There is a growing canon of research on the benefits to organisations when employees get to use their strengths at work.
Using your strengths every day increases engagement, meaning and job satisfaction. That translates to lower employee turnover and absenteeism.
In addition, leveraging strengths is key to releasing creativity as it increases the amount of flow you experience at work.
In Martin Seligman’s book, Authentic Happiness he sets out a few steps to leveraging your strengths:
- Firstly, identify your signature strengths via a questionnaire or by asking for feedback from those around you.
- In an ideal world, choose work that lets you use them every day.
- Failing that, recraft your present work to use your signature strengths more.
- If that’s not possible, identify those parts of your work which provide the best opportunity to use your signature strengths and take time to savour these.
- If you are the employer, choose employees whose signature strengths mesh with the work they will do. If you are a manager, make room to allow employees to recraft the work within the bounds of your goals.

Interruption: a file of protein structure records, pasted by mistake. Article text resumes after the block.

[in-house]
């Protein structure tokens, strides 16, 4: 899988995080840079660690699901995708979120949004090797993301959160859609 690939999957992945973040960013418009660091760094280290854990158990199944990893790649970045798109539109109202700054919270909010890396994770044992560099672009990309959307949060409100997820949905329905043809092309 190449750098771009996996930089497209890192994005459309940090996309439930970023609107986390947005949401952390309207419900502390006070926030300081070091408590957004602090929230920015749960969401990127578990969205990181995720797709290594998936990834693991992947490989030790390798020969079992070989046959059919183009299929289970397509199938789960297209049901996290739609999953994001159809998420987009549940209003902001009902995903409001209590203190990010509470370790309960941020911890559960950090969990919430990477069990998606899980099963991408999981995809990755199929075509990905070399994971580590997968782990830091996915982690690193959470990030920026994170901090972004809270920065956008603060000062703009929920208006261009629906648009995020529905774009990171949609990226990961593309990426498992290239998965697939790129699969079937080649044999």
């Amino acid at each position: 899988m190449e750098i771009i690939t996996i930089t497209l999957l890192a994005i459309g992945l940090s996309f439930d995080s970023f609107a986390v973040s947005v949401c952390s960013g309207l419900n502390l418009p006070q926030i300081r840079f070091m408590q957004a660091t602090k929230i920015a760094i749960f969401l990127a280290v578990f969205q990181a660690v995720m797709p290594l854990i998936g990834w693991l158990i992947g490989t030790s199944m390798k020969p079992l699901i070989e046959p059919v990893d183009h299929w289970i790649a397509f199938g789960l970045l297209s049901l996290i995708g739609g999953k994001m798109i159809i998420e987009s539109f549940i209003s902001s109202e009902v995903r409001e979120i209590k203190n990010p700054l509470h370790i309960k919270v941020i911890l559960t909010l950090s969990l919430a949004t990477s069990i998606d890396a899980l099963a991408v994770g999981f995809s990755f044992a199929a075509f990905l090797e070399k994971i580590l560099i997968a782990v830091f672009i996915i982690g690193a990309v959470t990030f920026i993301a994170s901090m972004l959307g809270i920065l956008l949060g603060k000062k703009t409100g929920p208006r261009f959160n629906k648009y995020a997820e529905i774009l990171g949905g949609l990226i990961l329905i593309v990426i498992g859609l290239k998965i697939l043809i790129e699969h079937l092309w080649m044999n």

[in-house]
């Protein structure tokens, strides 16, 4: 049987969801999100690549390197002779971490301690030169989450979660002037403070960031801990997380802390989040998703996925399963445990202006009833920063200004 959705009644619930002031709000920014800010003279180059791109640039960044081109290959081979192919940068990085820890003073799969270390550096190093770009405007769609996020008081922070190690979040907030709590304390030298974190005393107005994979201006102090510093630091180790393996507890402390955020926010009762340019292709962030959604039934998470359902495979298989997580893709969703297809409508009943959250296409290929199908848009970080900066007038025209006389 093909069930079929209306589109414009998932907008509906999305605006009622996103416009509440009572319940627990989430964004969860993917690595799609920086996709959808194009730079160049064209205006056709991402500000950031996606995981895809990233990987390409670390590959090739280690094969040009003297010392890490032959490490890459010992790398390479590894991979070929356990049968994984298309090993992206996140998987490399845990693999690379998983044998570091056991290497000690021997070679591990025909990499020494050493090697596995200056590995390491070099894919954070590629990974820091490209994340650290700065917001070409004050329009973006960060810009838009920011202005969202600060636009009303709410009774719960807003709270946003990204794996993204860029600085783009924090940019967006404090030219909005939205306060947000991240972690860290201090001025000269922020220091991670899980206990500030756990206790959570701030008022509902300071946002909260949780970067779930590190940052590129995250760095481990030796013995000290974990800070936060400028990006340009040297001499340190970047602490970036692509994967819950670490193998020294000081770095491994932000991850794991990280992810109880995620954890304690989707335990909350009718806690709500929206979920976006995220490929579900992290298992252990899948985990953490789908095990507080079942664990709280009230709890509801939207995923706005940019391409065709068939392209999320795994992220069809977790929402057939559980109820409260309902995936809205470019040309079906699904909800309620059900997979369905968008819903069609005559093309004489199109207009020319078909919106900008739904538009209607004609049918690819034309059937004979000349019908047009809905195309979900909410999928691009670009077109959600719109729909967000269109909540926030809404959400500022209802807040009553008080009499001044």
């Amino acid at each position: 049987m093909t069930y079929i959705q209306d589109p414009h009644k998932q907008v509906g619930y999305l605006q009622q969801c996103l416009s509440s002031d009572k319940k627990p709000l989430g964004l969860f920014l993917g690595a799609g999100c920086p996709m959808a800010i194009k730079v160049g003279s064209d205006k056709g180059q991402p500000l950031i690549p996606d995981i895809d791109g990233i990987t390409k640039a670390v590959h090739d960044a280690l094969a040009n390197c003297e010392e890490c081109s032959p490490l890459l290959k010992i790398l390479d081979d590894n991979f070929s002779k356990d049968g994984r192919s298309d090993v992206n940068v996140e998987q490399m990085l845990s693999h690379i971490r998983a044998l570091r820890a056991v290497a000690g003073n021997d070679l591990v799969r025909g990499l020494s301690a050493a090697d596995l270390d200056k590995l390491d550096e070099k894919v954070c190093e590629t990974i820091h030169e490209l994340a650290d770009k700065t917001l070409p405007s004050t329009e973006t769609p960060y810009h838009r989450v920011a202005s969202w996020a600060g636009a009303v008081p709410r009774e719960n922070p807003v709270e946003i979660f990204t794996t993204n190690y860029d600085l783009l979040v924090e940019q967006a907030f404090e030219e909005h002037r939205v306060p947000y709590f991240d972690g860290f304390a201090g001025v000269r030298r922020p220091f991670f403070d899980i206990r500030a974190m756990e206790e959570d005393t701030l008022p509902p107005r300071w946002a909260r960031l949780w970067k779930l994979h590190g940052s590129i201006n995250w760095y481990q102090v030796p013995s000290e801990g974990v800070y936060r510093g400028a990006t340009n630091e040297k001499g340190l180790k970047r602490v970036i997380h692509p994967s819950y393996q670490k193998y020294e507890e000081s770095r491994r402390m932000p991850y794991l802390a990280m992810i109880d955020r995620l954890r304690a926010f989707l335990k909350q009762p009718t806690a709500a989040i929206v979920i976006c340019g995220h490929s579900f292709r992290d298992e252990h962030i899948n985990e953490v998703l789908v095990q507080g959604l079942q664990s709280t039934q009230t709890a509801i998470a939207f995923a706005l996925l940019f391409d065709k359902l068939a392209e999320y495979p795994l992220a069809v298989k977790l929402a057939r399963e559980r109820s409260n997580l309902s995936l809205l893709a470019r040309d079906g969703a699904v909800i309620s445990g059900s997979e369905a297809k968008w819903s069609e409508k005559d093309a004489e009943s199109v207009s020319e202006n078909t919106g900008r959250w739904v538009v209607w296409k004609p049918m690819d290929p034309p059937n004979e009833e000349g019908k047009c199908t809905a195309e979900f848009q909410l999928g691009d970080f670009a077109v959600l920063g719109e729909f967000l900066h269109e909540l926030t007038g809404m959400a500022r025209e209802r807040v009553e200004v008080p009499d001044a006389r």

Strengths in your personal life
You can also use it in your personal life. Doing this can increase happiness for months:
When 577 volunteers were encouraged to pick one of their signature strengths and use it in a new way each day for a week, they became significantly happier and less depressed than control groups. And these benefits lasted: Even after the experiment was over, their levels of happiness remained heightened a full months later. Studies have shown that the more you use your signature strengths in daily life, the happier you become.
As an assessor I can see the immediate benefit to individuals and organisations when individuals are recruited and appointed to a role based on their strengths. They are energised, engaged and feel the organisation understands and respects what they have to offer.
Given the high cost associated with a bad hire, why wouldn’t everyone use strengths as their assessment criteria?